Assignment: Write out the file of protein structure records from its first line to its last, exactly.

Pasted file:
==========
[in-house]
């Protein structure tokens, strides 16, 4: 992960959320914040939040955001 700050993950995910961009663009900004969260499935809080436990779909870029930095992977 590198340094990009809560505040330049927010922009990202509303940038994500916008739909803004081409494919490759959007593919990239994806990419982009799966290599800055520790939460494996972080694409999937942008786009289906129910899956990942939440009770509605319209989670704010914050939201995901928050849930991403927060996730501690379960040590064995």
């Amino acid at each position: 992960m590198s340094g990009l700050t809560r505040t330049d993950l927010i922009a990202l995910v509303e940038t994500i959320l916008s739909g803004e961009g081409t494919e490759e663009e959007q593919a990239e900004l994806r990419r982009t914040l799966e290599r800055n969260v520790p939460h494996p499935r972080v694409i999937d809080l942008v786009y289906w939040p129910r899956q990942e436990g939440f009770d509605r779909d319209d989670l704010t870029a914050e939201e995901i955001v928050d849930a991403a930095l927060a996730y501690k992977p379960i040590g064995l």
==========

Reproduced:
[in-house]
């Protein structure tokens, strides 16, 4: 992960959320914040939040955001 700050993950995910961009663009900004969260499935809080436990779909870029930095992977 590198340094990009809560505040330049927010922009990202509303940038994500916008739909803004081409494919490759959007593919990239994806990419982009799966290599800055520790939460494996972080694409999937942008786009289906129910899956990942939440009770509605319209989670704010914050939201995901928050849930991403927060996730501690379960040590064995």
């Amino acid at each position: 992960m590198s340094g990009l700050t809560r505040t330049d993950l927010i922009a990202l995910v509303e940038t994500i959320l916008s739909g803004e961009g081409t494919e490759e663009e959007q593919a990239e900004l994806r990419r982009t914040l799966e290599r800055n969260v520790p939460h494996p499935r972080v694409i999937d809080l942008v786009y289906w939040p129910r899956q990942e436990g939440f009770d509605r779909d319209d989670l704010t870029a914050e939201e995901i955001v928050d849930a991403a930095l927060a996730y501690k992977p379960i040590g064995l």